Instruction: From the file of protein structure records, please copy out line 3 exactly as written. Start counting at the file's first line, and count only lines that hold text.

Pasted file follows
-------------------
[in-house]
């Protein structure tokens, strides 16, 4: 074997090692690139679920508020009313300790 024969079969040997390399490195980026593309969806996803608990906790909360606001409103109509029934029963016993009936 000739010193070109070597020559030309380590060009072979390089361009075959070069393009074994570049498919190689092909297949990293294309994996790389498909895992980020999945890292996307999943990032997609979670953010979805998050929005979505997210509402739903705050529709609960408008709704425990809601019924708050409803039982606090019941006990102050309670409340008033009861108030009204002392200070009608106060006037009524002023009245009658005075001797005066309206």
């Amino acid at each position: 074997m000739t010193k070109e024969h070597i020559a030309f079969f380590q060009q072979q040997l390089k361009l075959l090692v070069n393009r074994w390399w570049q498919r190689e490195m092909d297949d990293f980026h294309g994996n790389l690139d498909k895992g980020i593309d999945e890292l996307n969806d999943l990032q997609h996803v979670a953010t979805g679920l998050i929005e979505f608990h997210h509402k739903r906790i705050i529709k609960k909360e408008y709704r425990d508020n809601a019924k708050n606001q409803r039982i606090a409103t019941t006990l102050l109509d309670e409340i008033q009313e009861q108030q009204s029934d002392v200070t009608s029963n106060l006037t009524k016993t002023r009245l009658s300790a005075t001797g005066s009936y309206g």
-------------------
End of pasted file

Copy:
């Amino acid at each position: 074997m000739t010193k070109e024969h070597i020559a030309f079969f380590q060009q072979q040997l390089k361009l075959l090692v070069n393009r074994w390399w570049q498919r190689e490195m092909d297949d990293f980026h294309g994996n790389l690139d498909k895992g980020i593309d999945e890292l996307n969806d999943l990032q997609h996803v979670a953010t979805g679920l998050i929005e979505f608990h997210h509402k739903r906790i705050i529709k609960k909360e408008y709704r425990d508020n809601a019924k708050n606001q409803r039982i606090a409103t019941t006990l102050l109509d309670e409340i008033q009313e009861q108030q009204s029934d002392v200070t009608s029963n106060l006037t009524k016993t002023r009245l009658s300790a005075t001797g005066s009936y309206g």